Had the existence of Hawking Radiation been proved by astronomers or physicists, it would almost certainly have earned Prof Hawking a Nobel Prize.

Professor Hawking was known for his sense of humour (Picture: PA)
Professor Hawking was known for his sense of humour (Picture: PA)

Away from his research, Prof Hawking was known for his sense of humour – he openly embraced pop culture, appearing in TV show The Simpsons, starring in Star Trek and providing the voice-over for a British Telecom commercial that was later sampled on rock band Pink Floyd’s The Division Bell album.

On one wall of his office at Cambridge University was a clock depicting Homer Simpson, whose theory of a “doughnut-shaped universe” he threatened to steal in an episode of the cartoon show. He is said to have glared at the clock whenever a visitor was late.

His rise to fame and relationship with his first wife, Jane, was dramatised in a 2014 film, The Theory Of Everything, in which Eddie Redmayne put in an Oscar-winning performance as the physicist battling with a devastating illness.

He booked a seat on Sir Richard Branson’s Virgin Galactic sub-orbital space plane and rehearsed for the trip by floating inside a steep-diving Nasa aircraft – dubbed the “vomit comet” – used to simulate weightlessness.

Professor Hawking with, from left, daughter Lucy, son Timothy and first wife Jane (Picture: Rex)
Professor Hawking with, from left, daughter Lucy, son Timothy and first wife Jane (Picture: Rex)
Professor Hawking married his nurse, Elaine Mason, in 1995. They divorced in 2006 (Picture: Rex)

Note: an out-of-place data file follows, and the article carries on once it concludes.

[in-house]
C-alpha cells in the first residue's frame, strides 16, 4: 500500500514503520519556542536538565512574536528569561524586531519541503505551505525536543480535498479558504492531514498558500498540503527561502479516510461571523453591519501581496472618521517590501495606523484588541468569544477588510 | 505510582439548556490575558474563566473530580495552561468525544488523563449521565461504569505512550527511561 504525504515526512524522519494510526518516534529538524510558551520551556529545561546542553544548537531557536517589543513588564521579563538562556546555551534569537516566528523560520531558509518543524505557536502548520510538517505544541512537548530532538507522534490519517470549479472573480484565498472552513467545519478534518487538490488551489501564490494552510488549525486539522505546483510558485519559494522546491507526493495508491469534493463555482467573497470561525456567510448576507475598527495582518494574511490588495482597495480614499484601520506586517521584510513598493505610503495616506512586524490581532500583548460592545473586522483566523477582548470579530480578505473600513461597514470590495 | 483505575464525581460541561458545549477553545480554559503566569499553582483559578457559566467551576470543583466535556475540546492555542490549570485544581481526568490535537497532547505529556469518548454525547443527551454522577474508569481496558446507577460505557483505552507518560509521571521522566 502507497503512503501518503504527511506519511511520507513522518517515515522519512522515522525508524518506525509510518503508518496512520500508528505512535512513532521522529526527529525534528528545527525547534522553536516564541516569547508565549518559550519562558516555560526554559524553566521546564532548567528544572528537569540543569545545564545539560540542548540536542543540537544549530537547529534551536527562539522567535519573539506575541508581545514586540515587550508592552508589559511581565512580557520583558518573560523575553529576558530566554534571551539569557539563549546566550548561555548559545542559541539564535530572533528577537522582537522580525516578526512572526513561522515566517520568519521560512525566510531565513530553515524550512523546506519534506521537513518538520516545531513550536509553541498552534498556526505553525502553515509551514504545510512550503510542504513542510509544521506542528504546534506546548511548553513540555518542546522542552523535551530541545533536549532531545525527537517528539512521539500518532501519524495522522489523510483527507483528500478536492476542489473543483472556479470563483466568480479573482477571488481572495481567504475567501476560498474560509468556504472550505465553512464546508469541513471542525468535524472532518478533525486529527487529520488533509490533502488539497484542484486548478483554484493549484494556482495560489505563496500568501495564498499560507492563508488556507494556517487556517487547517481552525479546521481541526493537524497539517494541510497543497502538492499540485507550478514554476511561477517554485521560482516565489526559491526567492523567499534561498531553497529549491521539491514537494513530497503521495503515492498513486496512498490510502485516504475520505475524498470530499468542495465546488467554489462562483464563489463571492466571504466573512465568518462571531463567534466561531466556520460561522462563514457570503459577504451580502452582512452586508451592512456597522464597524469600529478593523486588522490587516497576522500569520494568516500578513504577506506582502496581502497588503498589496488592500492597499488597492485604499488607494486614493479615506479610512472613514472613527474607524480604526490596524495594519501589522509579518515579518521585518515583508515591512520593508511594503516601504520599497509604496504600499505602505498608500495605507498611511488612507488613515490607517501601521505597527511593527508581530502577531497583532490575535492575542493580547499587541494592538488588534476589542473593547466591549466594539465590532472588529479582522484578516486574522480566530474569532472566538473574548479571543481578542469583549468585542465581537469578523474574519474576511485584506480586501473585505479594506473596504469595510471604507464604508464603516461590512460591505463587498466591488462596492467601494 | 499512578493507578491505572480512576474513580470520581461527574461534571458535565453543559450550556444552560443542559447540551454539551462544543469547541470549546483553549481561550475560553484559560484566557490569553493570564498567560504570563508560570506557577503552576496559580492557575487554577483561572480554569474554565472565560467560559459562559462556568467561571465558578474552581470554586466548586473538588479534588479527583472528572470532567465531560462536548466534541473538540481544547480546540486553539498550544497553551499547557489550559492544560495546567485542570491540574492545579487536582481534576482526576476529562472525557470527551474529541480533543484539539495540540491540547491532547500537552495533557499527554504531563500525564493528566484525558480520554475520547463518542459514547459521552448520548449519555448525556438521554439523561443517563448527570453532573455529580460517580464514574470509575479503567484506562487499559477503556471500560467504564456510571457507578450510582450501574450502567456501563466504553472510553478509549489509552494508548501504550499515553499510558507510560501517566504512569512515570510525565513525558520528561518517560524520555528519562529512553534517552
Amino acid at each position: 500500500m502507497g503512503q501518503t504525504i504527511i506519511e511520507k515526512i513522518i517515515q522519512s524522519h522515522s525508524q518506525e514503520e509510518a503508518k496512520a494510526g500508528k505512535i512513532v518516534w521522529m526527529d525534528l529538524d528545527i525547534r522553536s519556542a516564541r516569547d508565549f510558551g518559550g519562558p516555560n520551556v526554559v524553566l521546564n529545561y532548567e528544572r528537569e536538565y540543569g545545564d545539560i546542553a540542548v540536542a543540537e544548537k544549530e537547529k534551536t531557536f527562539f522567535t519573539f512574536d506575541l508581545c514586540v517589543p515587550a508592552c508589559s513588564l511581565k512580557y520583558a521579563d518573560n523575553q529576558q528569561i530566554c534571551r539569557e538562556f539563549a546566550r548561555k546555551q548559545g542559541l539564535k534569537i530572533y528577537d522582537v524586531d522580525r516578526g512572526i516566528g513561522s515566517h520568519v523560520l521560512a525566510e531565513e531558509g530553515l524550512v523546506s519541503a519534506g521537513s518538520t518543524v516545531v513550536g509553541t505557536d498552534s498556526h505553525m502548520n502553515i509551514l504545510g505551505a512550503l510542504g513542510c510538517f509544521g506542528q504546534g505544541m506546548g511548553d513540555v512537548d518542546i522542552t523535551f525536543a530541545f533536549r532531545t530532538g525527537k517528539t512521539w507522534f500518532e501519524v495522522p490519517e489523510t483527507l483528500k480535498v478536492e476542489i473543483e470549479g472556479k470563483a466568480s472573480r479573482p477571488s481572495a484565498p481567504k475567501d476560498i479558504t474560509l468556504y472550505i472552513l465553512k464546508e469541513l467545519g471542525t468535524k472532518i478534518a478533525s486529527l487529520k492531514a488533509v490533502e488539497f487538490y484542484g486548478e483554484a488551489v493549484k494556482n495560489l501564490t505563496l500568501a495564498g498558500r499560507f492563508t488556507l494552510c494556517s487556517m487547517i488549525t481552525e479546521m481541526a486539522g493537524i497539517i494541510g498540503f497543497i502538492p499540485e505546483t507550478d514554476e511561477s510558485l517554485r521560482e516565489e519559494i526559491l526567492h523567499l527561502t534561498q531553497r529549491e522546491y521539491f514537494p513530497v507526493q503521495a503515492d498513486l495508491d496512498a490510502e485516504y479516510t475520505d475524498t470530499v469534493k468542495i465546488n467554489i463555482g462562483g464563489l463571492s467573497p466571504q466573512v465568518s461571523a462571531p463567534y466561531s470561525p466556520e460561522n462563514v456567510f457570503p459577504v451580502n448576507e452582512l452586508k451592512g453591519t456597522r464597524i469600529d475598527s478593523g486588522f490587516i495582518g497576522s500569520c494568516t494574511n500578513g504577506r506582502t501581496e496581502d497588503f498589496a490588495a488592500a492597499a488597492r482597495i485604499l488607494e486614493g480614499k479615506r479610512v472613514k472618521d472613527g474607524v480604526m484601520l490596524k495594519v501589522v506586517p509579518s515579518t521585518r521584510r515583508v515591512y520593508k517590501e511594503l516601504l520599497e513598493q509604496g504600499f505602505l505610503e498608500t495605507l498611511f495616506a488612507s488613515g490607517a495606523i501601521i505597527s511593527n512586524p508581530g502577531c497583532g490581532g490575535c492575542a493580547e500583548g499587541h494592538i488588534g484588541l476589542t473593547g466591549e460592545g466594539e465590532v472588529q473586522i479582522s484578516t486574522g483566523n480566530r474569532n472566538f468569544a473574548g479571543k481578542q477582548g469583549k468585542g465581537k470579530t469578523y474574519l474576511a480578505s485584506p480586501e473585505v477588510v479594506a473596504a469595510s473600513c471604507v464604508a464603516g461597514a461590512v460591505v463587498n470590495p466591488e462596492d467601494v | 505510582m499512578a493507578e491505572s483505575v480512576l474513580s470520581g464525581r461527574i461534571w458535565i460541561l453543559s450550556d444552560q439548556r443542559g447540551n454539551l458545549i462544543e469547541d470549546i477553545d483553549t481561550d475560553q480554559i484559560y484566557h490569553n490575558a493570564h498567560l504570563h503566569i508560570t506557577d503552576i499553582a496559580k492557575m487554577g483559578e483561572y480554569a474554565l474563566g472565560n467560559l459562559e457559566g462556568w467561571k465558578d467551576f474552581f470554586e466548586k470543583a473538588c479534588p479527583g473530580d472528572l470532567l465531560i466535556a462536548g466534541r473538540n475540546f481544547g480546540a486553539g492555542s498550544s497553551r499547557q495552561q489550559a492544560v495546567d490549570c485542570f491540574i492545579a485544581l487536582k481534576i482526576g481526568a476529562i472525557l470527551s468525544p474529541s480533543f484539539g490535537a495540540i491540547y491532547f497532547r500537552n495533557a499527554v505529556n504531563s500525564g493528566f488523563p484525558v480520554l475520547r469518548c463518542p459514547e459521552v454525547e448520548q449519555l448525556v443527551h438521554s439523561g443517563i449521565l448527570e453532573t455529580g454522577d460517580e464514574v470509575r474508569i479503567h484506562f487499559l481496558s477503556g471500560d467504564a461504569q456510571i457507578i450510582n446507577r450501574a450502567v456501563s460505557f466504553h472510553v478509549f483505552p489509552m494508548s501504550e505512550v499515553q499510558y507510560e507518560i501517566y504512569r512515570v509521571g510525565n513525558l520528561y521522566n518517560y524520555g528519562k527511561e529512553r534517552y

Professor Hawking married his nurse, Elaine Mason, in 1995. They divorced in 2006 (Picture: Rex)

In February 1990, he left Jane, his wife of 25 years, to set up home with one of his nurses, Elaine Mason. The couple married in September 1995 but divorced in 2006.

He may have been one of the world’s most eminent scientists but he said one thing remained a mystery to him – women.

When asked by New Scientist magazine in 2012 what he thinks about most during the day, he said: “Women. They are a complete mystery.”

Throughout his career Prof Hawking was showered with honorary degrees, medals, awards and prizes, and in 1982 he was made a CBE.

Professor Hawking with actor Eddie Redmayne, who portrayed him in the film, The Theory of Everything (Picture: PA)
Professor Hawking with actor Eddie Redmayne, who portrayed him in the film, The Theory of Everything (Picture: PA)

But he also ruffled a few feathers within the scientific establishment with statements about the existence of extraterrestrials, time travel, and the creation of humans through genetic engineering.

He has also predicted the end of humanity, due to global warming, a new killer virus, or the impact of a large comet.

In 2015 he teamed up with Russian billionaire Yuri Milner who has launched a series of projects aimed at finding evidence of alien life.

The decade-long Breakthrough Listen initiative aims to step up the Search for Extraterrestrial Intelligence (Seti) by listening out for alien signals with more sensitivity than ever before.